You can’t buy your way in, you need to be invited into their buying journey
The younger generation grew up with more technology at their fingertips than any other generation. When it comes to blocking unnecessary noise (read ads here) they’re really savvy. And they also easily detect traditional marketing tactics like retargeting, fake testimonials, etc.
In fact, 67% of the customer journey now happens before a company can directly interact with their audience – and yes this number is mostly driven by Gen Z. This means shoppers now do their own research, look for peer reviews, and what your business does other than commercializing products and services.
So to influence Gen Zers you need to create content they value when they browse online. This is your way to start putting your brand in front of them without being invasive. By doing this, you start getting their attention, and eventually their trust. And speaking of content, their attention span is only 8-second long (it’s more a filter than an actual attention-span) so that’s as long as you have to grab their attention. So keep your message catchy and short. And given how much content they consume on social media, your success will be defined by how you can stop them to scroll.
Focus your communication on social media
We just mentioned social media as a platform where you can interact with Gen Zers. A recent survey shows that you need to prioritize social media over emails and any other communication mediums to reach them. Yes, they spend a lot of time on social media, but the interesting part for businesses is that they’re highly engaged on those platforms. They share, like, comment. Use this as an advantage for your business. Invite them to interact with your brand online and make them part of your community.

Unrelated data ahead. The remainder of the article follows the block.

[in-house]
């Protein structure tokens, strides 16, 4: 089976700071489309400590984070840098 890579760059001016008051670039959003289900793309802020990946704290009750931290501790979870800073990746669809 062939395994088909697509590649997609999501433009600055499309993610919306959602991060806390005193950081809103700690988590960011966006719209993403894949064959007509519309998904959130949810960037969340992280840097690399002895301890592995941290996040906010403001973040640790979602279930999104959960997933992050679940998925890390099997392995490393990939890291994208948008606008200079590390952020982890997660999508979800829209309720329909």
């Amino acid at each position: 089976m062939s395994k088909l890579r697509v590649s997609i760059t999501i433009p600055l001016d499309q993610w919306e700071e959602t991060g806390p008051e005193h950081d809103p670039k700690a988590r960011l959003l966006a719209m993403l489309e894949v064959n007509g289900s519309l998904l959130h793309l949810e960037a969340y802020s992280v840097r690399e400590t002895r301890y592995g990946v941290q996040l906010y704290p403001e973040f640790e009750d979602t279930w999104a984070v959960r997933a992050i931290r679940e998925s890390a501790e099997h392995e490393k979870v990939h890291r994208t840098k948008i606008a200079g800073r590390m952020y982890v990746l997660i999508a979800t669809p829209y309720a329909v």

When it comes to creating connections, the use of influencers shouldn’t be overlooked by small businesses. Those influencers whom this audience trust more than your brand are well known in their community and represent a great opportunity for your brand to gain some exposure, as long as it comes off authentic. And no, using influencers doesn’t necessarily mean paying a huge amount to “social celebrities” for brand endorsement, it literally means using anyone who can have an impact on your audience’s decision (including their friends).
With that said, make sure to spot and stay away from “influencers” looking to only take advantage of you. If you’re a small traditional business, think of incentivizing social media shares and likes. If you think of running a contest to get more followers, make sure your account has great content. This way when the contest ends, your new followers will be less tempted to unfollow you. If you’re in the B2B or in a niche market, I’d suggest to reach out to industry or thought leaders that are reputable and with a strong network to expand your brand awareness.
To wrap this up, Gen Z is a really lucrative market for entrepreneurs. Because of how they engage with brands and their social consciousness, it’s no longer about your product but about your brand, its values, and how they share Gen Zers share their stories with your brand. If you’re curious to know more about this market, drop us a line at email@example.com. Until then, see ya.